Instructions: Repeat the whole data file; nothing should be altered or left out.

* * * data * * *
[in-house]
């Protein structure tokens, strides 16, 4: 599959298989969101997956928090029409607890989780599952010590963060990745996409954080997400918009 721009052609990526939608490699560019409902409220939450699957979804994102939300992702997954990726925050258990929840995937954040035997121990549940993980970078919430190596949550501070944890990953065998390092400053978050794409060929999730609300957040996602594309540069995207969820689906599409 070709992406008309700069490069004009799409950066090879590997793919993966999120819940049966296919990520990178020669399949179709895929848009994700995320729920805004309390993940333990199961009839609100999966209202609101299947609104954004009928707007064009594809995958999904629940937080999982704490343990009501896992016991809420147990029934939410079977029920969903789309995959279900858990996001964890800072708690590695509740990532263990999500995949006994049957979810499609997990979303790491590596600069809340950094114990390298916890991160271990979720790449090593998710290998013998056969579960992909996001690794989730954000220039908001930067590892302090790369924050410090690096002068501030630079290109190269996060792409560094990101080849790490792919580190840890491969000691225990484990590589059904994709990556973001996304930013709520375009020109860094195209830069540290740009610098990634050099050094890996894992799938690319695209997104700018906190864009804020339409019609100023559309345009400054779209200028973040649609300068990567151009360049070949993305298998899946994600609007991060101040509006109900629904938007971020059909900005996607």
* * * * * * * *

[in-house]
């Protein structure tokens, strides 16, 4: 599959298989969101997956928090029409607890989780599952010590963060990745996409954080997400918009 721009052609990526939608490699560019409902409220939450699957979804994102939300992702997954990726925050258990929840995937954040035997121990549940993980970078919430190596949550501070944890990953065998390092400053978050794409060929999730609300957040996602594309540069995207969820689906599409 070709992406008309700069490069004009799409950066090879590997793919993966999120819940049966296919990520990178020669399949179709895929848009994700995320729920805004309390993940333990199961009839609100999966209202609101299947609104954004009928707007064009594809995958999904629940937080999982704490343990009501896992016991809420147990029934939410079977029920969903789309995959279900858990996001964890800072708690590695509740990532263990999500995949006994049957979810499609997990979303790491590596600069809340950094114990390298916890991160271990979720790449090593998710290998013998056969579960992909996001690794989730954000220039908001930067590892302090790369924050410090690096002068501030630079290109190269996060792409560094990101080849790490792919580190840890491969000691225990484990590589059904994709990556973001996304930013709520375009020109860094195209830069540290740009610098990634050099050094890996894992799938690319695209997104700018906190864009804020339409019609100023559309345009400054779209200028973040649609300068990567151009360049070949993305298998899946994600609007991060101040509006109900629904938007971020059909900005996607």